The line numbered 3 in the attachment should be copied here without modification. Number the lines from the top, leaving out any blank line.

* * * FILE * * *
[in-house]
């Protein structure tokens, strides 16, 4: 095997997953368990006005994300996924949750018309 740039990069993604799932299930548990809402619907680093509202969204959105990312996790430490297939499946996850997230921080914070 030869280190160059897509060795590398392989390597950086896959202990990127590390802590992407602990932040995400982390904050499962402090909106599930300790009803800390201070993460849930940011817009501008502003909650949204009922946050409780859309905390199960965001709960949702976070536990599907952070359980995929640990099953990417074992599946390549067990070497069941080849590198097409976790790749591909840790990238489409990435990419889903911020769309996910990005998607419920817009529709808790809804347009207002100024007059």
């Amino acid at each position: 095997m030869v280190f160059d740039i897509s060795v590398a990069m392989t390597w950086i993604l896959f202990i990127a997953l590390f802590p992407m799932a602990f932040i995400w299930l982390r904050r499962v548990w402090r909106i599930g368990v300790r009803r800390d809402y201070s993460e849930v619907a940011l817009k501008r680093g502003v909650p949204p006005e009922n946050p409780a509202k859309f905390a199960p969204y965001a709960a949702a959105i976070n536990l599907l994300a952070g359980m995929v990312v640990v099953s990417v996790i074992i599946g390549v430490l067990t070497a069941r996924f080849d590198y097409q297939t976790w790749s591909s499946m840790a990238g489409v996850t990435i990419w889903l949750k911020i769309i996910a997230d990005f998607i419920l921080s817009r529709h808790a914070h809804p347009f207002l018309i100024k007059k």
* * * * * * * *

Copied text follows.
């Amino acid at each position: 095997m030869v280190f160059d740039i897509s060795v590398a990069m392989t390597w950086i993604l896959f202990i990127a997953l590390f802590p992407m799932a602990f932040i995400w299930l982390r904050r499962v548990w402090r909106i599930g368990v300790r009803r800390d809402y201070s993460e849930v619907a940011l817009k501008r680093g502003v909650p949204p006005e009922n946050p409780a509202k859309f905390a199960p969204y965001a709960a949702a959105i976070n536990l599907l994300a952070g359980m995929v990312v640990v099953s990417v996790i074992i599946g390549v430490l067990t070497a069941r996924f080849d590198y097409q297939t976790w790749s591909s499946m840790a990238g489409v996850t990435i990419w889903l949750k911020i769309i996910a997230d990005f998607i419920l921080s817009r529709h808790a914070h809804p347009f207002l018309i100024k007059k």